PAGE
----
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The role of stereotactic radiosurgery in the multimodal management of growth hormone–secreting pituitary adenomas
Neurosurgical FOCUS, Volume 29, Issue 4, Page E11, October 2010.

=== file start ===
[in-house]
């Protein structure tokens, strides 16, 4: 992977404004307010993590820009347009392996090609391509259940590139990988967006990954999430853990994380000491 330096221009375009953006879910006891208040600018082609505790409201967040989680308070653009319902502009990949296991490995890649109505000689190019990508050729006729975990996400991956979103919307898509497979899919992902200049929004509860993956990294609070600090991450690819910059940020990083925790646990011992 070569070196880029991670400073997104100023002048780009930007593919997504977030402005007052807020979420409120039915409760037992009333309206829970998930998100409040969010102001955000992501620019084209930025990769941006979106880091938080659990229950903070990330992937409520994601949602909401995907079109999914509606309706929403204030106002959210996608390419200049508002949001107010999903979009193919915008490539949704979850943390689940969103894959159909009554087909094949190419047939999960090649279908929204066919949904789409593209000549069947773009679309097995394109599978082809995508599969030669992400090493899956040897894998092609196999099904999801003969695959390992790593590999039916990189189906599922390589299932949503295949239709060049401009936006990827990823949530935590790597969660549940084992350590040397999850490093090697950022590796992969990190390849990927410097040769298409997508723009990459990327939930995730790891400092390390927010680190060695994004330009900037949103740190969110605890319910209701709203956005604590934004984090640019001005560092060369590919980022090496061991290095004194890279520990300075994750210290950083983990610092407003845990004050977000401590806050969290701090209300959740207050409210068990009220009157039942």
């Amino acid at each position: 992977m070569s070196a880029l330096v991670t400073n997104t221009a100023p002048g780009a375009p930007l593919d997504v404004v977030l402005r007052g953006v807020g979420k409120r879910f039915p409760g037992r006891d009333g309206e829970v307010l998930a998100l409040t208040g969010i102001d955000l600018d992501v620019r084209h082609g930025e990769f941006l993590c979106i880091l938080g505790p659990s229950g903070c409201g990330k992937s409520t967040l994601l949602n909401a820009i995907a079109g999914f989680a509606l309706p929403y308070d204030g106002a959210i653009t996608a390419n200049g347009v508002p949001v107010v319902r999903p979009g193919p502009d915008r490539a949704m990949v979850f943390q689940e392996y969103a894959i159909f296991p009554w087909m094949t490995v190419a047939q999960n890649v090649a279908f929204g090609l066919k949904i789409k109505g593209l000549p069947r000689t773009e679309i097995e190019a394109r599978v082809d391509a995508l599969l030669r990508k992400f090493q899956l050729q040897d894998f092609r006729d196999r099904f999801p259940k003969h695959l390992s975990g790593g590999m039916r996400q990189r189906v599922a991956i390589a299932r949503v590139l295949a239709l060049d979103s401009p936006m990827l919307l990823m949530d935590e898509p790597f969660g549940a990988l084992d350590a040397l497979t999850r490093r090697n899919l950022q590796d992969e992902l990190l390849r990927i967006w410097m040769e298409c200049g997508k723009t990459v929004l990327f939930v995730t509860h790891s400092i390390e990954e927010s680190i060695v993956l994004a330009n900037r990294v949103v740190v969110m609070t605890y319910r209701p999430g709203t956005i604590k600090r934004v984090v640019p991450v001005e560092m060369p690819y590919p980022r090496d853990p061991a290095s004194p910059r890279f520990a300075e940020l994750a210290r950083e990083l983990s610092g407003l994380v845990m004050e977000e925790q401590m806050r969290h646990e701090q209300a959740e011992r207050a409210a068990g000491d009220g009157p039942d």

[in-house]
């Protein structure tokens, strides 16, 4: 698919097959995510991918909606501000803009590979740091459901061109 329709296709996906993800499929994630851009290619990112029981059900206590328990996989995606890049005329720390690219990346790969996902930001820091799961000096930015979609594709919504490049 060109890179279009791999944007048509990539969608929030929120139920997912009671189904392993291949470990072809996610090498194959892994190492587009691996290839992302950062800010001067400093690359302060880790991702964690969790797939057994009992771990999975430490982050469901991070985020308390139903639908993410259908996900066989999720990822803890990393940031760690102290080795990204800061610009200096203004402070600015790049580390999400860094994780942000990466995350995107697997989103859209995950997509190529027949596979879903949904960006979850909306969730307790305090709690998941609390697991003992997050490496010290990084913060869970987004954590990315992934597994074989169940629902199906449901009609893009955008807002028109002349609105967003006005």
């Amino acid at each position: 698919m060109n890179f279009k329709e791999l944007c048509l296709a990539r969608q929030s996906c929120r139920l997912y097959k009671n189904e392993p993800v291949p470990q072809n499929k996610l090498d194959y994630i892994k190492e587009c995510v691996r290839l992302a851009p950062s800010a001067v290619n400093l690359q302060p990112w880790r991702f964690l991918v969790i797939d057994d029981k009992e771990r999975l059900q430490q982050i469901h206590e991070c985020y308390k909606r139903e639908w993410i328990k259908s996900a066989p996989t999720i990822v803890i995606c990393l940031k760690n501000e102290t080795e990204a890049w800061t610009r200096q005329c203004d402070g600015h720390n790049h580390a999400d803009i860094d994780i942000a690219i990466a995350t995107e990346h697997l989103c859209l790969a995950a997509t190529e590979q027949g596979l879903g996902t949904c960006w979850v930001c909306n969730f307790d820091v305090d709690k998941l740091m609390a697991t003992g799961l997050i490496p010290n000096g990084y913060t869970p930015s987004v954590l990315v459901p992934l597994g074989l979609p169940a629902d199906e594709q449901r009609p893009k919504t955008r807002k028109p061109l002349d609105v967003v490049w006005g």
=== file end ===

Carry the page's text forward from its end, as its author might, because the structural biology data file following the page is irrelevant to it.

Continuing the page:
Christopher J. Stapleton, B.S., Charles Y. Liu, M.D., Ph.D., and Martin H. Weiss, M.D. Growth hormone (GH)–secreting pituitary adenomas represent a common source of GH excess in patients with acromegaly. Whereas surgical extirpation of the culprit lesion is considered first-line treatment, as many as 19% of patients develop recurrent symptoms due to regrowth of previously resected adenomatous tissue or to continued growth of the surgically inaccessible tumor. Although medical therapies that suppress GH production can be effective in the management of primary and recurrent acromegaly, these therapies are not curative, and lifelong treatment is required for hormonal control. Stereotactic radiosurgery has emerged as an effective adjunctive treatment modality, and is an appealing alternative to conventional fractionated radiation therapy. The authors reviewed the growing body of literature concerning the role of radiosurgical procedures in the treatment armamentarium of acromegaly, and identified more than 1350 patients across 45 case series. In this review, the authors report that radiosurgery offers true hormonal normalization in 17% to 82% of patients and tumor growth control in 37% to 100% of cases across all series, while minimizing adverse complications. As a result, stereotactic radiosurgery represents a safe and effective treatment option in the multimodal management of primary or recurrent acromegaly secondary to GH-secreting pituitary adenomas.